The science of implicit bias is one of the most promising fields for animating the human change that makes social change possible. The social psychologist Mahzarin Banaji is one of its primary architects. She understands the mind as a “difference-seeking machine” that helps us order and navigate the overwhelming complexity of reality. But this gift also creates blind spots and biases as we fill in what we don’t know with the limits of what we do know. This is science that takes our grappling with difference out of the realm of guilt and into the realm of transformative good.

 

For me the difficulty was wondering if I was fast enough.

 

For the one I did, andI only did one so far, I already knew was bias and was honest with myself that I had that bias towards a particular side and it was interesting. Even before I took the test ive recognized that bias though my own interactions with a modern day app. In fact, I've been open about it with friends and even strangers.

 

 

 

I plan on doing more later.

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"Your data suggest a moderate automatic association for Male with Family and Female with Career."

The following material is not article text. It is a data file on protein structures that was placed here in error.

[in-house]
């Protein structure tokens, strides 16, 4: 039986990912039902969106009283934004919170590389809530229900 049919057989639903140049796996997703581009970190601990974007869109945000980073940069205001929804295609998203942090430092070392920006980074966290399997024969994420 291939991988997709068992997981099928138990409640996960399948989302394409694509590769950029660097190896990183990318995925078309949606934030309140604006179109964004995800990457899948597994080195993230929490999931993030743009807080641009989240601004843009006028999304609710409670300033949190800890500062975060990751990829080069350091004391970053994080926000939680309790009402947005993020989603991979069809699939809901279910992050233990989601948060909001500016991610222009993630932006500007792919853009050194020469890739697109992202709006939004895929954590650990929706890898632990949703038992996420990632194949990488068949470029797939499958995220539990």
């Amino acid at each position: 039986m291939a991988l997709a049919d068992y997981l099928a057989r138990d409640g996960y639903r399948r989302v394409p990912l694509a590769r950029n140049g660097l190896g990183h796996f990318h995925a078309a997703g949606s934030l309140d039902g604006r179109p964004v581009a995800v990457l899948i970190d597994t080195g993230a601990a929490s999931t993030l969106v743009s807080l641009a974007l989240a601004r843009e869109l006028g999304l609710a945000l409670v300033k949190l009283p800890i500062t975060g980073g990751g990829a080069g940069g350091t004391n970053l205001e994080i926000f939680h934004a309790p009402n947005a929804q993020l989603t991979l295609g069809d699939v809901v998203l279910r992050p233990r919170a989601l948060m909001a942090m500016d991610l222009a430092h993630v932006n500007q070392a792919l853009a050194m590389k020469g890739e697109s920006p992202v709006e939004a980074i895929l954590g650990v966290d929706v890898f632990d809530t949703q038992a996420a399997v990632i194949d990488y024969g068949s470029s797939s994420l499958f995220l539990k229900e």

Interesting. I think of myself as a pretty unbiased person (as do most people, I'm sure).

 

I did the same one as you.  The test is so flawed.  Half the time I forgot which hand was for which category. So what they're assigning a bias towards ("Office" = "Paul"), was nothing more than forgetting which hand was for which category.

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"Your data suggest a moderate automatic association for Male with Family and Female with Career."

 

Interesting. I think of myself as a pretty unbiased person (as do most people, I'm sure).

 

I did the same one as you.  The test is so flawed.  Half the time I forgot which hand was for which category. So what they're assigning a bias towards ("Office" = "Paul"), was nothing more than forgetting which hand was for which category.

 

Maybe the test is flawed but perhaps worthwhile taking this further.

What the site uses is the implicit association test which carries some weight in terms of method and results.

Also, maybe there is nothing wrong with "association" as there may be underlying biological justifications that tilt the numbers. 

 

The research on unconscious bias is often based on tests that require multi-tasking, involve distraction or include a time component for the explicit reason that "conscious" pathways need to be bypassed.

 

For those interested in the topic, Google has produced a program for employees which is relevant.

https://rework.withgoogle.com/guides/unbiasing-raise-awareness/steps/introduction/

The video: Watch Unconscious Bias @ Work is long but IMO worth it.

 

@augustabound

 

I respect the fact that you may think that this is hogwash (maybe it is...) but, based on former postings, I suggest the following scenario: